Work Safety Introduction

The number of preventable work deaths increased 2% in 2019, totaling 4,572. In addition to preventable fatal work injuries, 761 homicides and suicides occurred in the workplace in 2019. These intentional injuries are not included in the preventable-injury estimates.

2019 is the second consecutive year preventable work deaths increased 2%, following a 0% increase in 2017, a 5% increase in 2016, and a 1% increase in 2015. The preventable death rate of 3.1 per 100,000 workers has not changed since 2016. Work-related medically consulted injuries totaled 4.64 million in 2019. 

2019 Occupational Safety Highlights

Preventable injury-related deaths 4,572
Preventable injury-related deaths per 100,000 full-time equivalent workers 3.1
Medically consulted injuries 4,640,000
Workers 158,725
Costs  $171.0 billion

Source: Deaths reflect National Safety Council (NSC) analysis of data from the Bureau of Labor Statistics (BLS) Census of Fatal Occupational Injuries (CFOI). All other figures are NSC estimates based on data from BLS.

In 2019, the industry sector experiencing the largest number of preventable fatal injuries was construction, followed by transportation and warehousing. The industry sector experiencing the highest fatality rates per 100,000 workers was agriculture, forestry, fishing and hunting, followed by mining.

Please note: BLS did not report fatality data at the private industry level for several major industry sectors in 2019. BLS indicates these industries did not meet publishable standards for 2019. BLS suppresses industry estimates if they don’t meet certain criteria for both reliability and confidentiality. In 2019 BLS updated the standards for confidentiality due to concerns about secondary disclosure that may have affected publishing particular estimates, though BLS is not able to confirm any specific cause. Because of this change, the number of preventable deaths not assigned to an industry is 956, or 21% of all preventable deaths in 2019.

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  • Data Table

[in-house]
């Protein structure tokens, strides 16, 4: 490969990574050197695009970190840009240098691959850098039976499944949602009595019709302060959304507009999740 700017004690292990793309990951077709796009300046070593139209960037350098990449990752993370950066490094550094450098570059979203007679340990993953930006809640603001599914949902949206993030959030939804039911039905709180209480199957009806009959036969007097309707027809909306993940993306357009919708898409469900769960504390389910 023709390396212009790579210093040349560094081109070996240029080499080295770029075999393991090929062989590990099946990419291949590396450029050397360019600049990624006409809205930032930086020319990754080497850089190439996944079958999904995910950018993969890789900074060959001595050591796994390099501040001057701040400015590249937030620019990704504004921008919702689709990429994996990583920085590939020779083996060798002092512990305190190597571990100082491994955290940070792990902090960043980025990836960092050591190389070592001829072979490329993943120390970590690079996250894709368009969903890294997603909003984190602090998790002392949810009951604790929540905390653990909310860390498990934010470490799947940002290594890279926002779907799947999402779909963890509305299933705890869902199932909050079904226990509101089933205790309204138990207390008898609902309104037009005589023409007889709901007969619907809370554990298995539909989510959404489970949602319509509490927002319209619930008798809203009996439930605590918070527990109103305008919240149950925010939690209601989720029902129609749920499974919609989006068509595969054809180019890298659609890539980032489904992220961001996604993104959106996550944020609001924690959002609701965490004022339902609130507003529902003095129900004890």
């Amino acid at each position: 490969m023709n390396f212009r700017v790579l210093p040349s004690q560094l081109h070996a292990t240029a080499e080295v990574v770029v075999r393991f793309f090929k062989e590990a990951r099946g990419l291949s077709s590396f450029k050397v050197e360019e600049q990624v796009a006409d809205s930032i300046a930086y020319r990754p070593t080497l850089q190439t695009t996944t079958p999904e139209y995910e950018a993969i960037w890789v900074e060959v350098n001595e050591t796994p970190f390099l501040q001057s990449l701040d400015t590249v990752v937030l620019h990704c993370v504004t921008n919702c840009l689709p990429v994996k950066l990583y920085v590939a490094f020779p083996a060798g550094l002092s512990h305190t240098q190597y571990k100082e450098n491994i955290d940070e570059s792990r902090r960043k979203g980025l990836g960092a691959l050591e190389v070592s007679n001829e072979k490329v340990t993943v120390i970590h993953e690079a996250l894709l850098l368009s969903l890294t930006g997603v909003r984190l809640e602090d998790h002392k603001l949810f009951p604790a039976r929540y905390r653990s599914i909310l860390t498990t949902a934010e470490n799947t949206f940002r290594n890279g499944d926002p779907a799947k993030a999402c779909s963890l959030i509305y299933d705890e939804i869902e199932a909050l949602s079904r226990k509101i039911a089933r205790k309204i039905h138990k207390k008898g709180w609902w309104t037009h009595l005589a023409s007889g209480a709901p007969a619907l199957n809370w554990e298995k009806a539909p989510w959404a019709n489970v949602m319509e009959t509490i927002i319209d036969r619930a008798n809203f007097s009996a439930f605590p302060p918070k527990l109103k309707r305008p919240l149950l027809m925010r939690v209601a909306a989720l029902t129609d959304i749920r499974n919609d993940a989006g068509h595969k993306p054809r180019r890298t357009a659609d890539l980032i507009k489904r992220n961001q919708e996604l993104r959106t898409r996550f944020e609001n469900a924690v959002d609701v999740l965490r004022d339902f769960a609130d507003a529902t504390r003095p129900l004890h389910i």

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  • Data Table

Preventable injuries at work by industry, United States, 2019

Industry division
Hours worked(a) (millions)
Deaths (a) Deaths per 100,000 full-time equivalent workers(a) Medically consulted injuries
2019
Change from 2018
2019
Change from 2018
All industries 296,600 4,572 2% 3.1 0% 4,640,000
Agriculture (b) 4,900 541 -1% 22.1 -3% 130,000
Mining (b) 1,700 123 -3% 14.5 5% 10,000
Construction 21,700 1,003 (d) 6% 9.2 3% 330,000
Manufacturing NR (c) NR (c) NR (c) NR (c) NR (c) 550,000
Wholesale trade 7,200 160 -13% 4.4 -10% 100,000
Retail trade 28,600 163 9% 1.1 10% 500,000
Transportation and warehousing 13,100 869 (d) 5% 13.3 -1% 290,000
Utilities 2,300 19 (d) -27% 1.7 -29% 20,000
Information NR (c) NR (c) NR (c) NR (c) NR (c) 40,000
Financial activities 20,700 71 -3% 0.7 0% 100,000
Professional and business services NR (c) NR (c) NR (c) NR (c) NR (c) 240,000
Educational and health services 45,800 159 (d) 22% 0.7 17% 850,000
Leisure and hospitality 23,700 175 14% 1.5 15% 390,000
Other services (b) 13,400 154 3% 2.3 5% 150,000
Government 39,200 314 -6% 1.6 -6% 940,000
Industry not reported by BLS NR (c) 956 17,520% NR (c) NR (c)

(a) Deaths include persons of all ages. Workers and death rates include persons 16 years and older. The rate is calculated as: (number of fatal work injuries x 200,000,000/total hours worked). The base for 100,000 full-time equivalent workers is 200,000,000 hours. Prior to 2008, rates were based on estimated employment – not hours worked.
(b) Agriculture includes forestry, fishing, and hunting. Mining includes oil and gas extraction. “Other services” excludes public administration.

(c) BLS did not report fatality data at the private industry level for several major industry sectors in 2019. BLS indicates these industries did not meet publishable standards for 2019. BLS suppresses industry estimates if they don’t meet certain criteria for both reliability and confidentiality. In 2019 BLS updated the standards for confidentiality due to concerns about secondary disclosure that may have affected publishing particular estimates, though BLS is not able to confirm any specific cause.

(d) BLS did not report the number of intentional injury deaths for several major industry sectors in 2019 (see footnote (c) for more details). Because the number of intentional deaths is relatively small, NSC used historic data to estimate the number of intentional deaths in order to estimate the number of preventable/unintentional deaths in 2019.

Source: NSC analysis of data from the BLS CFOI surveillance program.

Notes:

All CFOI fatal injury rates published by BLS for the years 1992-2007 were employment-based and measured the risk of fatal injury for those employed during a given period of time, regardless of hours worked. Starting in 2008, BLS moved to hours-based rates to measure fatal injury risk per standardized length of exposure, which are generally considered more accurate than employment-based rates. Caution should be used when comparing fatality rates prior to 2008.